The topology of Shakespearean Social Networks
Tags: projects, programming, research
In a previous article, I have already talked about the motivation behind analysing social networks of Shakespeare’s plays. Since then, I have pursued this subject somewhat further. In particular, I took some time to formulate a more methodical analysis approach.
The result is a nice short paper, titled ‘Shall I compare thee to a network?’—Visualizing the Topological Structure of Shakespeare’s Plays. I was very honoured to present this at the 2016 Workshop on Visualization for the Digital Humanities at IEEE Vis 2016. It was a great venue with lots of interesting papers and I urge you to take a look at the list of submissions.
Our paper follows the basic strategy outlined in the previous blog post. Hence, we first extract a co-occurrence network between characters of a play is being extracted. There are numerous ways of doing that, and each different way influences the structures that may be detected in a subsequent analysis step. In the paper, I present two different weight schemes. One is based on the amount of speech uttered by each character, the other one measures the point in time at which characters start to interact with each other.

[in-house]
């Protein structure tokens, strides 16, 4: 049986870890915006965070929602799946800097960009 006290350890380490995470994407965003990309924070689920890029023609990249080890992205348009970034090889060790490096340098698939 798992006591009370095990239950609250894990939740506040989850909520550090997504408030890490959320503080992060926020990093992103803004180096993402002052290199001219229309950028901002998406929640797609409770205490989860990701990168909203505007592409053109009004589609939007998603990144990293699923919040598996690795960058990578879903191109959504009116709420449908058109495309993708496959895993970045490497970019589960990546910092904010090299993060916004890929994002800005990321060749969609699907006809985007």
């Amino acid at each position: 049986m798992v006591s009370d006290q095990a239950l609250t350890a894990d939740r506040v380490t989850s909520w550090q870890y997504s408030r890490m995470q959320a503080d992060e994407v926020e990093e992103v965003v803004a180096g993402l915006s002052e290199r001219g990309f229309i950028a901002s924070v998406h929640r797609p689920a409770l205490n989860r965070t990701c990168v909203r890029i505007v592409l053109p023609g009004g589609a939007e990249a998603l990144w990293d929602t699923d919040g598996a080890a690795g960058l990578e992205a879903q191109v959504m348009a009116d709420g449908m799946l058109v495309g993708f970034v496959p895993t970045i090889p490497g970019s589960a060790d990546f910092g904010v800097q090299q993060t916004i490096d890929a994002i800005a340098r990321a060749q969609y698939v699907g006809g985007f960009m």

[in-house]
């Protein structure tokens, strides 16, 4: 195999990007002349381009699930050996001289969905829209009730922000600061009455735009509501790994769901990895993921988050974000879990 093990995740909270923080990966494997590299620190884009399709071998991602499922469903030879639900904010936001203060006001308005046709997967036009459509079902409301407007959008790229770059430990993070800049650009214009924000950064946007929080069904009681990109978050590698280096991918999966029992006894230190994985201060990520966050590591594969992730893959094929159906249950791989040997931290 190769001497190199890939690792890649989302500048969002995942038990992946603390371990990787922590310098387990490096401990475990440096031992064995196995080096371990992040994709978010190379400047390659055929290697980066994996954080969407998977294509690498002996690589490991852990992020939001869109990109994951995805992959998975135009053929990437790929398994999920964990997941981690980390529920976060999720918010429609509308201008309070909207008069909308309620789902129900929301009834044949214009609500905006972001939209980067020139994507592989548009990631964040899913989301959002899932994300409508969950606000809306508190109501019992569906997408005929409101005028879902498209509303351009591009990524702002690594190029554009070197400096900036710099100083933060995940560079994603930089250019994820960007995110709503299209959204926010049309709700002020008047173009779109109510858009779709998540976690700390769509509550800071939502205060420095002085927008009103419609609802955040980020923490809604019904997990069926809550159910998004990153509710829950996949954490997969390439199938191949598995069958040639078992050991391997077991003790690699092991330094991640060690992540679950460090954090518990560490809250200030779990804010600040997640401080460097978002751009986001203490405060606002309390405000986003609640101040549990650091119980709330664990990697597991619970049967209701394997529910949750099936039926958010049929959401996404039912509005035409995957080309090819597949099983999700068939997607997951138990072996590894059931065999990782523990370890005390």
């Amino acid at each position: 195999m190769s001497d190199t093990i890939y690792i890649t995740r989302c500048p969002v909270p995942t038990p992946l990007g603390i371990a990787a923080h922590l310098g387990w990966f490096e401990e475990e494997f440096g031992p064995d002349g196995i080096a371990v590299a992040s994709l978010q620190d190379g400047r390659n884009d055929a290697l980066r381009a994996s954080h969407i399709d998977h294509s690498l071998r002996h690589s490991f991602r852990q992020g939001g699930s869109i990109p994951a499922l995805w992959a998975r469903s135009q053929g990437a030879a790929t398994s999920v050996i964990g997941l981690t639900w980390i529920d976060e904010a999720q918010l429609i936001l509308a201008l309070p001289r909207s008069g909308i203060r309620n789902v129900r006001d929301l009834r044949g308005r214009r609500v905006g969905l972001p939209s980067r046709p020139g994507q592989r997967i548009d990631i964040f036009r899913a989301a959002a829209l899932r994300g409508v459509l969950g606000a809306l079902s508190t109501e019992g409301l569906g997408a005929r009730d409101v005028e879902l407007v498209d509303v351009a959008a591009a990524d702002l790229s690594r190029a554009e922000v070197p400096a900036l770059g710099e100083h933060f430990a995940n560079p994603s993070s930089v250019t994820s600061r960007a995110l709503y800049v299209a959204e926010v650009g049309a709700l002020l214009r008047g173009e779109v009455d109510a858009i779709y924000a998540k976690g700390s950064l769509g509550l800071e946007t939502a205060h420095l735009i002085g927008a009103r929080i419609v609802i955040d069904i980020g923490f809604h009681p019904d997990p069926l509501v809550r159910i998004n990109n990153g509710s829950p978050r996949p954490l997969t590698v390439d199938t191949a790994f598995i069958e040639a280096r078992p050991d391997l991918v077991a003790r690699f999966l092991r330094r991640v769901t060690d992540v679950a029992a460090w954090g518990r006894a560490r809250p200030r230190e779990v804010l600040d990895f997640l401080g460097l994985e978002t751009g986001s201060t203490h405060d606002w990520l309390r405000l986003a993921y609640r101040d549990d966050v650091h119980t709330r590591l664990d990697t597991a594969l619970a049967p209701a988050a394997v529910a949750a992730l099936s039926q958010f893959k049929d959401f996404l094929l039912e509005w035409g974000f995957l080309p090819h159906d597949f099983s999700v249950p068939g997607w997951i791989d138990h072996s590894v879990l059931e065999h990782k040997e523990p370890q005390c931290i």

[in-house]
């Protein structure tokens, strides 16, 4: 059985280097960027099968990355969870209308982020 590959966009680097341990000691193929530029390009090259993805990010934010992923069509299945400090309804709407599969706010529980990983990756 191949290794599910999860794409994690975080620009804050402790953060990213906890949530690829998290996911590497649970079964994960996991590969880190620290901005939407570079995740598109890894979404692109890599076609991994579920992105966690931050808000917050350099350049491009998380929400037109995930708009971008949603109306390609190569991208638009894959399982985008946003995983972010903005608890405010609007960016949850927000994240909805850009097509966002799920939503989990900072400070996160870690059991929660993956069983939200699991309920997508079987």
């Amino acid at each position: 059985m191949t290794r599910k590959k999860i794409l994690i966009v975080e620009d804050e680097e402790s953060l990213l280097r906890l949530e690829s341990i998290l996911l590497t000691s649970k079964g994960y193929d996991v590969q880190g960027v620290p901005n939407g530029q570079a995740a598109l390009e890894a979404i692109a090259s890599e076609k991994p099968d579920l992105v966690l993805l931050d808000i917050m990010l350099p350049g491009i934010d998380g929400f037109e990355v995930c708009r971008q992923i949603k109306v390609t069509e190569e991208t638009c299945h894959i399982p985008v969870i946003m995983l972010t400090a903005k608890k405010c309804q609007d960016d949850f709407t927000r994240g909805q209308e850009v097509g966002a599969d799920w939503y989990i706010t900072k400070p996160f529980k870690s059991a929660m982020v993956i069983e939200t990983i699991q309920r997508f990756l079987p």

The co-occurrence network is then subjected to a topological analysis based on persistent homology. Basically, we consider the network to grow in accordance to the weights. This permits us to treat it as a graph-based filtration, which in turn means that we may calculate persistence diagrams and, from that, derive a measure of dissimilarity. The interesting thing here is that this approach results in well-defined distances between individual plays—meaning that we can measure structural differences and structural similarities.
The paper contains some results that appear to indicate the utility of this approach. Without further training, our algorithm is capable of figuring out that All’s Well That Ends Well is a comedy that is structurally extremely dissimilar to all remaining comedies. This is interesting, insofar as this play is considered to be one of “Shakespeare’s problem plays”.